From the oldest to the smallest, we round up some of the record-breaking pubs of London.
Oldest pub building
There is no definitive 'London's oldest pub', as we've argued previously. It depends how you measure. In terms of bricks and mortar, though, the Seven Stars on Carey Street has one of the best shouts. Large chunks of the building are 17th century, and a date mark declares 1602.
That's in central London. If we look to the suburbs, then still older inns might be found. The King and Tinker in Enfield, claims to be partly from the 16th century, though Historic England reckons a bit later. Meanwhile, the Queen's Head in Pinner has verified 16th century staircase and panelling. There are, no doubt, other contenders, which we'd love to hear about in the comments.
Drury Lane's White Hart doesn't look particularly old (it isn't), but it does claim to have London's oldest licence to sell alcohol. "The Old Bailey archives reveal this corner to be the first and oldest licensed premise in London, dating back to 1216," it reckons. This is impressive, though also something of a cheat. The present White Hart is a Victorian building, on a site adjacent to the one mentioned in 13th century records.
The Dove in Hammersmith holds the Guinness World Record for the smallest bar. The accolade is proudly displayed in situ, just on the right as you enter. This fun-sized snug holds just three bar stools and can be inspected on Google Street View — because you've very little chance of actually getting it to yourself in real life.
While the Dove claims the smallest bar, it is just one serving space within a larger building. If we instead consider the smallest pub, then the famous Rake in Borough Market immediately springs to mind. Unbeatable for craft beer, very much beatable for space to sit down.
Zander Bar in the St James's Court Hotel claims to have the longest bar in London, at 36 metres. But that's not a pub, so its thrusting dimensions can be ignored. Instead, we turn to the eye-catching Falcon in Battersea, whose epic counter loops around the interior. Can we get served, though?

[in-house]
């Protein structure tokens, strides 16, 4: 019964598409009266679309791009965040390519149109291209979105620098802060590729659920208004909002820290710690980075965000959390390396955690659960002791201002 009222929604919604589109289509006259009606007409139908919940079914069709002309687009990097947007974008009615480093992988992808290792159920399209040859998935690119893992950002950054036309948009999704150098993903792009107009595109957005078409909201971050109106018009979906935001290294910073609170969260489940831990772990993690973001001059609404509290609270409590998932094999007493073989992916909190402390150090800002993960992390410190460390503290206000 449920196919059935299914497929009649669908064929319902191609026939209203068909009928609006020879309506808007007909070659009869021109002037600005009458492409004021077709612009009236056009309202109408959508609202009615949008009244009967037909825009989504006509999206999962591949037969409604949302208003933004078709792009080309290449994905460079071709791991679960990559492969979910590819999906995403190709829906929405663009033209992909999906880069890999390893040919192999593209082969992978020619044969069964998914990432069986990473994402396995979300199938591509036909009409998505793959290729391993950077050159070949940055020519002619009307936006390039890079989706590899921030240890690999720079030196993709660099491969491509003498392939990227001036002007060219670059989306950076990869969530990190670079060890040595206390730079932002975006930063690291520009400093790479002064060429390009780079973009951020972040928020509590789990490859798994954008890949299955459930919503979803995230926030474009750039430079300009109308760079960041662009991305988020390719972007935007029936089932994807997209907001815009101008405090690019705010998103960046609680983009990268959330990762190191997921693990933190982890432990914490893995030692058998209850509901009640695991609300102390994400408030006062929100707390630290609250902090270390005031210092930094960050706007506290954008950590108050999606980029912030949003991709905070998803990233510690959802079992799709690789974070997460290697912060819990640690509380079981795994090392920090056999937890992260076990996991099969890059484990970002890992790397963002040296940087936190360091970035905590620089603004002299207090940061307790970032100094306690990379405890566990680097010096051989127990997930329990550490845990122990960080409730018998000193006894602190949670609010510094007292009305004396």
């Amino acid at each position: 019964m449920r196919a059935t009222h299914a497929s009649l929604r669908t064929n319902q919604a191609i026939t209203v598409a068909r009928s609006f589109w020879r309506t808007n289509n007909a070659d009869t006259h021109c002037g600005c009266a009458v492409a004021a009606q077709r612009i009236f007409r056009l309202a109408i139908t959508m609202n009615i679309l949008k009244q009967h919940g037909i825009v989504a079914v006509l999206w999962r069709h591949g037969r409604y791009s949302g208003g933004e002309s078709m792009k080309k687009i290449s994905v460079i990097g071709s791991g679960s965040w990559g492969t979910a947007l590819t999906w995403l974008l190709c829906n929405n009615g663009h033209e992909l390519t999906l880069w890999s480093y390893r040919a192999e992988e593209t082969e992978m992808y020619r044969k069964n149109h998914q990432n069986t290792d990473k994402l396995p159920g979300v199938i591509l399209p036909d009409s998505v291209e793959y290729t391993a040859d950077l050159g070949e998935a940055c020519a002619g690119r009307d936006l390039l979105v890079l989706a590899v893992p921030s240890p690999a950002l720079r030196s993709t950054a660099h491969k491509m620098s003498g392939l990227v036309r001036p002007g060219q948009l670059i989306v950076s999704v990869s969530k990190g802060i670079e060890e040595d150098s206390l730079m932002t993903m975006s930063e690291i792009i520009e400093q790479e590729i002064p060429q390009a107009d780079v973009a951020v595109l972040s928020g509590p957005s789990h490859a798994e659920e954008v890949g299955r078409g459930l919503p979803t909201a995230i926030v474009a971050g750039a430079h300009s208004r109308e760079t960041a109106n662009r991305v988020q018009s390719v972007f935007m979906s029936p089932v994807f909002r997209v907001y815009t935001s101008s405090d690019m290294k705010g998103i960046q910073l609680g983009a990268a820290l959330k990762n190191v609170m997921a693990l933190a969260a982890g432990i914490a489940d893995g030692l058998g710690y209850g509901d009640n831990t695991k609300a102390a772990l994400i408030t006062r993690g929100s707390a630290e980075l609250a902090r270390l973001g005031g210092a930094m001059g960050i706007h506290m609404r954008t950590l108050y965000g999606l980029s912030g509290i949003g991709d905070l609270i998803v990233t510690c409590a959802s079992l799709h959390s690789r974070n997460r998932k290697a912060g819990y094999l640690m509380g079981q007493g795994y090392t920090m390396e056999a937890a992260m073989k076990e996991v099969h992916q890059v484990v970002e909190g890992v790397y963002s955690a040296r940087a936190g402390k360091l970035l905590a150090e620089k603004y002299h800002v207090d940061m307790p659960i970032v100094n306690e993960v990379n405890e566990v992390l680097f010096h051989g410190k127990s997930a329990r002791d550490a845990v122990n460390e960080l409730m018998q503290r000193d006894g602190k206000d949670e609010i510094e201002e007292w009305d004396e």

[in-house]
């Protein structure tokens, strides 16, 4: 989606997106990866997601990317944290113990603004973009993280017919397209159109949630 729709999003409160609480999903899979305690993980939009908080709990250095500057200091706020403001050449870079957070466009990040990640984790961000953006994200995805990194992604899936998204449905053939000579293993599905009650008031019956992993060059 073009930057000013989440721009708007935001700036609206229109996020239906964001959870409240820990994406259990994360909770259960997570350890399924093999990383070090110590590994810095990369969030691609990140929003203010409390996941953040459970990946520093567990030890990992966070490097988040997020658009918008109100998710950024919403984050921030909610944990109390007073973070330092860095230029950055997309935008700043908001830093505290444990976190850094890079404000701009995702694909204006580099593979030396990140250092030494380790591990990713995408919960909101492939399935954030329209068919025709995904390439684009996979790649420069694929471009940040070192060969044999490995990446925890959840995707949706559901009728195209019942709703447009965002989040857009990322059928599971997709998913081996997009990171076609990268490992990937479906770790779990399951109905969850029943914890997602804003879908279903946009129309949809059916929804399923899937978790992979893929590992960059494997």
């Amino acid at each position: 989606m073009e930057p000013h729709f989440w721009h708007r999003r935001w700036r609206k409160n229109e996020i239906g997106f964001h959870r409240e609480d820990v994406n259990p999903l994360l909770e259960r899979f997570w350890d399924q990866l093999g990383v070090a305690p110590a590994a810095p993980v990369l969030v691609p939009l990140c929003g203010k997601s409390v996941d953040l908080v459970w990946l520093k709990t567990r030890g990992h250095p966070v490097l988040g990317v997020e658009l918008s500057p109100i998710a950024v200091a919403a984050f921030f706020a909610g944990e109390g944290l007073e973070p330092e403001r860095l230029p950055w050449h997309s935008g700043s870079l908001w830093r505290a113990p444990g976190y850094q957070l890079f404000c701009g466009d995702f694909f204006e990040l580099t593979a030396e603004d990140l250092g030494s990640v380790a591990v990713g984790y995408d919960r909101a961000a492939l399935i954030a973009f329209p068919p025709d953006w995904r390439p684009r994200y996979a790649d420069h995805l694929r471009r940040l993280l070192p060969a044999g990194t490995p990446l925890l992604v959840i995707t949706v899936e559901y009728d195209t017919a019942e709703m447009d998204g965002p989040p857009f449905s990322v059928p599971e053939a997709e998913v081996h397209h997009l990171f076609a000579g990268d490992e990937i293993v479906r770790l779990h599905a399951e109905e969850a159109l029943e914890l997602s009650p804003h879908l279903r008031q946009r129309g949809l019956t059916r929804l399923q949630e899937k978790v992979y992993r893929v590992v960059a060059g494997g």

The Only Running Footman, in Mayfair, was often said to have the longest pub name. It's now truncated to simply The Footman, and another one of London's quirky joys has gone. In any case, Kensal Green's Paradise by Way of Kensal Green, with 31 characters, easily outpaces the footman. Still longer, potentially, is Zeitgeist at the Jolly Gardeners, though this is often shortened with an ampersand or @, or simply called Zeitgeist.
Still longer, if a little generic, is the Great Northern Railway Tavern in Hornsey, which is indeed great, and relatively northern, as well as close to the rail line that lent its name. The longest we've found so far, via Diamond Geezer, is the Jack Beard's at The Hope and Anchor in Poplar. Including punctuation and spaces, that sums to 35 characters. Can anyone beat that?
Ye Olde Cock Tavern on Fleet Street reckons to have 'the narrowest frontage of any London pub'. It should get out more. The King's Head on Borough High Street looks decidedly narrower to us. But the winner of this little-fought-after accolade must surely go to The Old Ship in Mare Street, Hackney, whose frontage is little wider than an ironing board and perhaps half the size of Ye Olde Cock. And, yes, we are aware this is turning into a comparison of cock sizes.
We can't find any hostelry that claims to be London's most elevated, so we've had to do the legwork ourselves. Using a topographic map, it's possible to get approximate heights above sea level for any point in London. The loftiest pubs you're likely to have heard of are The Spaniard's Inn in Hampstead and The Flask in Highgate, both at 430ft (the nearby Gate is still higher, but less well-known). Both are trounced by a number of pubs on London's southern fringes. The most impressive we can find is the Aperfield Inn (pictured), south of Biggin Hill, which stands at 728 feet.
Most northerly, southerly, etc.
We've covered this one before. London's most northerly pub is the The Plough in Enfield. The south has The Fox in Coulsdon. West is the King's Arms in Longford, while the east has the Old White Horse in Upminster.
While you can still get a pint for under £4 (or even £3 in certain establishments), it's now standard to be charged well over a fiver for a pint of keg beer. The demand for exotic craft beer has prompted many pubs to import rare, high-alcohol tipples. These come at a price.
The Rake in Borough Market has more than a few premium ales among its vast selection. In 2017, a pint of Cloudwater’s North West Double IPA would set you back an eye-watering £13.40. We should point out that this isn't representative of the Rake's prices in general — it's a fine place where we drink often.
The record, however, currently lies with the Craft Beer Co's branch on Old Street (which happens to be the Londonist local). In the summer of 2018, this preposterously well-stocked venue was offering AleSmith Speedway Stout at £22.50 for a pint. The price reflects its rarity, its high alcohol percentage (12% ABV), and the intention that you should really buy it as a third-of-a-pint. Still, it's your round, I think.
All London's pubs are equally haunted, because there is no such thing as ghosts.
Best pub in London
Everyone has a different answer, but our selection of the top 500 can be found in our pub database.